Trump’s Nomination for High Court of Concern to LGBTs BY DUNCAN OSBORNE In a brief White House event that was nationally televised, Donald Trump nominated a conservative federal circuit court judge often compared to Justice Antonin Scalia to fill the US Supreme Court seat that was left vacant by Scalia’s death in early 2016. “You’ve entrusted me with a most solemn assignment,” Neil Gorsuch said after Trump introduced him and his wife, Marie Louise, on the evening of Tues., Jan 31. “I pledge that if I’m confirmed I’ll be a faithful servant of the Constitution of this country.” The event began with the usual crowd of Trump boosters — including his two sons, now running his business empire — who gave the former celebrity, now president, an extended round of applause and cheering as he came to the podium. Scalia’s “image and genius” were on his mind when considering a replacement for the jurist, Trump said. Scalia, who was on the court for 30 years, was known for his bitter and angry dissents in cases won by the LGBT community at the nation’s highest court. Gorsuch, who described Scalia as a “lion of the law,” gave a speech at the law school at Case Western Reserve University roughly two months after Scalia’s death in which he heaped praise on Scalia as a judge who limited his decisions according to the original intent of the drafters of the US Constitution and of Congress, a doctrine that is popular among conservatives, but is practically impossible to implement. Scalia reminded us, Gorsuch said last year, that judges “should instead strive (if humanly and so imperfectly) to apply the law as it is, focusing backward, not forward, and looking to text, structure, and history to decide what a reasonable reader at the time of the events in question would have understood the law to

Via whitehouse.gov

President Donald Trump introduces Judge Neil Gorsuch, seen here with his wife Marie Louise, in the East Room of the White House.

be — not to decide cases based on their own moral convictions or the policy consequences they believe might serve society best.” In 2005, Gorsuch was nominated to the 10th Circuit (an appellate court that covers six western states) by thenPresident George W. Bush, and was confirmed the following year. Previously, he worked in the US Department of Justice in the Bush administration. Earlier in his legal career, Gorsuch clerked for Byron White and Anthony Kennedy, both US Supreme Court justices. He also clerked for David Sentelle, a conservative judge on the District of Columbia federal appellate court. “These justices brought me up in the law,” Gorsuch said at the White House event. The general consensus in media reports is that Gorsuch is as conservative as Scalia, but more polite and not inclined to use invective in his opinions. His right-wing roots run deep. On Feb. 1, Robert George, the Princeton University law professor who is a leading anti-LGBT voice, praised Gorsuch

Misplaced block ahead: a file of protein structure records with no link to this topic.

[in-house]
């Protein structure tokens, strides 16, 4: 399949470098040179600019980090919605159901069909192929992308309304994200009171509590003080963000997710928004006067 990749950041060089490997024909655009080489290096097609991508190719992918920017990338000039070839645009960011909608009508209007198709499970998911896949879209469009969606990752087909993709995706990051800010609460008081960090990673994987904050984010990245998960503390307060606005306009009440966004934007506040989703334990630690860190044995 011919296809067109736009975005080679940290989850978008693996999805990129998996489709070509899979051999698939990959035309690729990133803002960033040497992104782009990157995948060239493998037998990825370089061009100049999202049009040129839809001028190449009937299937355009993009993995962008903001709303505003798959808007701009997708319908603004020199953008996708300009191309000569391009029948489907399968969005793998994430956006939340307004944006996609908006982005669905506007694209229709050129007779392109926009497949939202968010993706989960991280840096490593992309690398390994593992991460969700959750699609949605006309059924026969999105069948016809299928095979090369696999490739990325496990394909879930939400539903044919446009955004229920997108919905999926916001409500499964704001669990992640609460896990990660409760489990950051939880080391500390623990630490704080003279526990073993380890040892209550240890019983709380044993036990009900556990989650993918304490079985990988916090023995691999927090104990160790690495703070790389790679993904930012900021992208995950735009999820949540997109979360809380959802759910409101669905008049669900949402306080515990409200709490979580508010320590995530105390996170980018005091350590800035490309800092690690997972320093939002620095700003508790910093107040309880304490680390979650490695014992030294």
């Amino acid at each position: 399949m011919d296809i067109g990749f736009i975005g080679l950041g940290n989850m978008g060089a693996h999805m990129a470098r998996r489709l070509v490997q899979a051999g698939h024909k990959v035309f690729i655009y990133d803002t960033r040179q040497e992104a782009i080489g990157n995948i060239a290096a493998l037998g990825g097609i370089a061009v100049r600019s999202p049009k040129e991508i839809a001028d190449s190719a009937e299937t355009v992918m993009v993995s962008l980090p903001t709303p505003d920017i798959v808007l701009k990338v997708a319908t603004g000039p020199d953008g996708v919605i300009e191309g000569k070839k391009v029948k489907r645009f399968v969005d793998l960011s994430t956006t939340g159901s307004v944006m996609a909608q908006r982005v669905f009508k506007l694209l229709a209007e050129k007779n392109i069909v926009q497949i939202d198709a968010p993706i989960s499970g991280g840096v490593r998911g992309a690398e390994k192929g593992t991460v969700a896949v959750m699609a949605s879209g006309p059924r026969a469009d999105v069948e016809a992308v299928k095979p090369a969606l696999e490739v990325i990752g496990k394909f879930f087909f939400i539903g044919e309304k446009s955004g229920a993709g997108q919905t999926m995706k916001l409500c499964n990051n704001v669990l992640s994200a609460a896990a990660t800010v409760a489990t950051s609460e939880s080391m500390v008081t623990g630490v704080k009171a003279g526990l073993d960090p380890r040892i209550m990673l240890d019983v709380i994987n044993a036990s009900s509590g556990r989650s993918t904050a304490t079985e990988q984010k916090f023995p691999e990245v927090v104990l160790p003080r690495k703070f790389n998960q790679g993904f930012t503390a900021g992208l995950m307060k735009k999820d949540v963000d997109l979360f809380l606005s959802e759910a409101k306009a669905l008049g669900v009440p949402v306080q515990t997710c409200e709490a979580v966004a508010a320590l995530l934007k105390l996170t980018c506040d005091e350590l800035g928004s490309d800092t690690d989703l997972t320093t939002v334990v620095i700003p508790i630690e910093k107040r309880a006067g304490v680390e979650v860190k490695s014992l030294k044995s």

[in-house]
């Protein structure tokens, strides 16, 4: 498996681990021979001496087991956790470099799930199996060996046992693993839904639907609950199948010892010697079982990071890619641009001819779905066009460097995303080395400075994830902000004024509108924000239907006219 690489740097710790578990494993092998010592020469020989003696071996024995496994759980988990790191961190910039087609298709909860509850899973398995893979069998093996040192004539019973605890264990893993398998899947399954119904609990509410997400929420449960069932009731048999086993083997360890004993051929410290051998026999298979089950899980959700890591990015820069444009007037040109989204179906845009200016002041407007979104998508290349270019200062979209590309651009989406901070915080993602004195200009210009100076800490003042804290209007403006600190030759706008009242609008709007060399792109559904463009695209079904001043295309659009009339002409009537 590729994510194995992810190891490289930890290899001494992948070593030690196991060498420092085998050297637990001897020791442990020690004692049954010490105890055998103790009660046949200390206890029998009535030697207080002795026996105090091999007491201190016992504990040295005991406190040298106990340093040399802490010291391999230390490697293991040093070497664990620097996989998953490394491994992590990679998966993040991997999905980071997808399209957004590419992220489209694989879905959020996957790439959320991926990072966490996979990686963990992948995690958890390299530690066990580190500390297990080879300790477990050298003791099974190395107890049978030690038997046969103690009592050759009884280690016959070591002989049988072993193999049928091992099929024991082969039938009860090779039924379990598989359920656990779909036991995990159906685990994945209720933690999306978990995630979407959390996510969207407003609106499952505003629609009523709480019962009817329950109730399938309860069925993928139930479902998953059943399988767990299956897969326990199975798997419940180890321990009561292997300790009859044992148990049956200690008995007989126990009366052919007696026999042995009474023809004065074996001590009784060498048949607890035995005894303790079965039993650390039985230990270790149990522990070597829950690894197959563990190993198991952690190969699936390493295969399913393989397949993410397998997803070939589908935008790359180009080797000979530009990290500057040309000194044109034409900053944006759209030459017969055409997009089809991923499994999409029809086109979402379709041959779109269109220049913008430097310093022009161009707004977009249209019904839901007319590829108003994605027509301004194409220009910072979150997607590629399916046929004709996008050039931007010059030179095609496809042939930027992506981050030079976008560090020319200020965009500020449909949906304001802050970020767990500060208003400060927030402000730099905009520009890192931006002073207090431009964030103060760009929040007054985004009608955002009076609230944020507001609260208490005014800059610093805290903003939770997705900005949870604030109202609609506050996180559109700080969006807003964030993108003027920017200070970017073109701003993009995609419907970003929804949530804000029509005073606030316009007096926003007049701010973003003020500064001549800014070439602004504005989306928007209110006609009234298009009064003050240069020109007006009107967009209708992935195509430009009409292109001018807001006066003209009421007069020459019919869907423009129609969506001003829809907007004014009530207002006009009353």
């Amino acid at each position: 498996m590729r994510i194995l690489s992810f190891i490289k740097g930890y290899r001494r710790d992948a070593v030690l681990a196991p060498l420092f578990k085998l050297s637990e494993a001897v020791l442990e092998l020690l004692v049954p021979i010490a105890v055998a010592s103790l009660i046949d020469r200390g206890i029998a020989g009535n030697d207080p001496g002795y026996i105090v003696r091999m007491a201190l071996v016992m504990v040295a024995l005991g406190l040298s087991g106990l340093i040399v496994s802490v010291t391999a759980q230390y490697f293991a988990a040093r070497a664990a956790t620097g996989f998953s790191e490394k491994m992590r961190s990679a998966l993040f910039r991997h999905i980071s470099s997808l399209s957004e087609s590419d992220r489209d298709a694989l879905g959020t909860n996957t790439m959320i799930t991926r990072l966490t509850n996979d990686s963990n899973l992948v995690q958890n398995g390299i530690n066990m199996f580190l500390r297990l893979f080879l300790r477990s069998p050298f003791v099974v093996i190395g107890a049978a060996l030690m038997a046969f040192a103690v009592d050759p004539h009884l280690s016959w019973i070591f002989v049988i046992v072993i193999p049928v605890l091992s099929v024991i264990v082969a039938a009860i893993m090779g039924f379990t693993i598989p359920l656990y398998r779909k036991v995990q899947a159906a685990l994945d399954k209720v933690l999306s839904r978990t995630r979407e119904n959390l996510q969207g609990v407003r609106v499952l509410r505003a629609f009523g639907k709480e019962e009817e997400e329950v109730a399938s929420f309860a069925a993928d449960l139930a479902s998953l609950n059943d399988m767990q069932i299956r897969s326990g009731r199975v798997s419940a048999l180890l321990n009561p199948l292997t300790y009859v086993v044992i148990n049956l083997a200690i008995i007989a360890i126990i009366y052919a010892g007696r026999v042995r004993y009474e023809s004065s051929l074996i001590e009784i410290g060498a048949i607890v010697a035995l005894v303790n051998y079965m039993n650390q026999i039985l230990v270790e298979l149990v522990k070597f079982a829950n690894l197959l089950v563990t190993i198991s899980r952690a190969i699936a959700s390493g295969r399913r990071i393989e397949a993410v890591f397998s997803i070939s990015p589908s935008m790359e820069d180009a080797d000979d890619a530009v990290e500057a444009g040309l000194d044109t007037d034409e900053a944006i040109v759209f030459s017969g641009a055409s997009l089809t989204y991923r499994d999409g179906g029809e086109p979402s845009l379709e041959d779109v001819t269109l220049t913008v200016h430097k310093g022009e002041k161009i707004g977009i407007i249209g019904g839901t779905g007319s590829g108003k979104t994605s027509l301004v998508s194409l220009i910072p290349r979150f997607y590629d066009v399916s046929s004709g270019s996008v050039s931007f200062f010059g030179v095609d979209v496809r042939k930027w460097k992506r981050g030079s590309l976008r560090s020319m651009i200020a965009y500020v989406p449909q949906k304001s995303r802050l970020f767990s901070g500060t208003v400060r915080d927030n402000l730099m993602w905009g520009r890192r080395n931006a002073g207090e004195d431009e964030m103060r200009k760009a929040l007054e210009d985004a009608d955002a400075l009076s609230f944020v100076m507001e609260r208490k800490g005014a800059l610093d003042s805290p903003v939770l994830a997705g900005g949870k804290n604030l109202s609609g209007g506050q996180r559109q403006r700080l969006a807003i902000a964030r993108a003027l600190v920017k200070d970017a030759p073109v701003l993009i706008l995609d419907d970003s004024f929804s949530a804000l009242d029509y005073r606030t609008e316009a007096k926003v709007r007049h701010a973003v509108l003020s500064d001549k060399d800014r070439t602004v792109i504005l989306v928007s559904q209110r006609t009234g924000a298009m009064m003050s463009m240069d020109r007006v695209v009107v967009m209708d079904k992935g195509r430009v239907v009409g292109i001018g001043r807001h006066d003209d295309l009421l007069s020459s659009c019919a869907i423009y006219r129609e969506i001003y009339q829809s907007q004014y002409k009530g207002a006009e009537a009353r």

in a Washington Post editorial and noted that the nominee had studied under John Finnis at Oxford University. Finnis is a proponent of natural law theory, a conservative religious view that a universal morality can be discerned by analyzing human nature and the natural world. Gorsuch has a scant record on matters that are of interest to the LGBT community, but some groups are making not-unreasonable inferences about his positions given his earlier rulings, and are opposing his nomination. Gorsuch joined a ruling that held that it violated the religious beliefs of the owners of a closelyheld private company to require them to pay for contraception in employee health plans under the federal Affordable Care Act. He also ruled against a transgender inmate who sought consistent access to hormone therapy in 2015. Right wingers are agitating for a federal law that will allow them to cite their religious beliefs to deny services to LGBT people. Gorsuch’s earlier ruling suggests he might be willing to uphold such a law. “The Supreme Court has played a

central role in advancing the promise of equality for LGBTQ Americans, and Judge Gorsuch’s anti-equality record — from opposing crucial medical treatment for a transgender person to supporting a license to discriminate for private corporations — make him unfit to sit on the nation’s highest court,” Chad Griffin, the chief executive of the Human Rights Campaign, the nation’s largest LGBTQ lobby, said in a statement that was issued within minutes of the announcement. “We cannot afford a justice who will roll back our rights, or who will be a rubber stamp for Donald Trump’s unconstitutional actions.” Rea Carey, the executive director of the National LGBTQ Task Force, also opposed the Gorsuch nomination in a statement. “Judge Neil Gorsuch’s record reveals a jurist who: believes that bosses should control their employees’ private health care decisions; supports the misuse of religion to legalize discrimination; and holds LGBTQ equality with disdain. He is also a darling of those who are vehemently opposed to marriage equality,” Carey said. In published reports made prior to the announcement, Senate Democrats were already saying they would filibuster any Trump nominee for the US Supreme Court. Republicans, who refused to consider President Barack Obama’s pick to replace Scalia — Judge Garland Merrick, the chief judge of the US Court of Appeals for the District of Columbia Circuit — have complained about Senate Democrats stalling Trump’s nominees. For his part, Trump argued for unity. “The qualifications of Judge Gorsuch are beyond dispute,” he said toward the close of the White House event. “I only hope that Democrats and Republicans can come together for once for the good of the country.”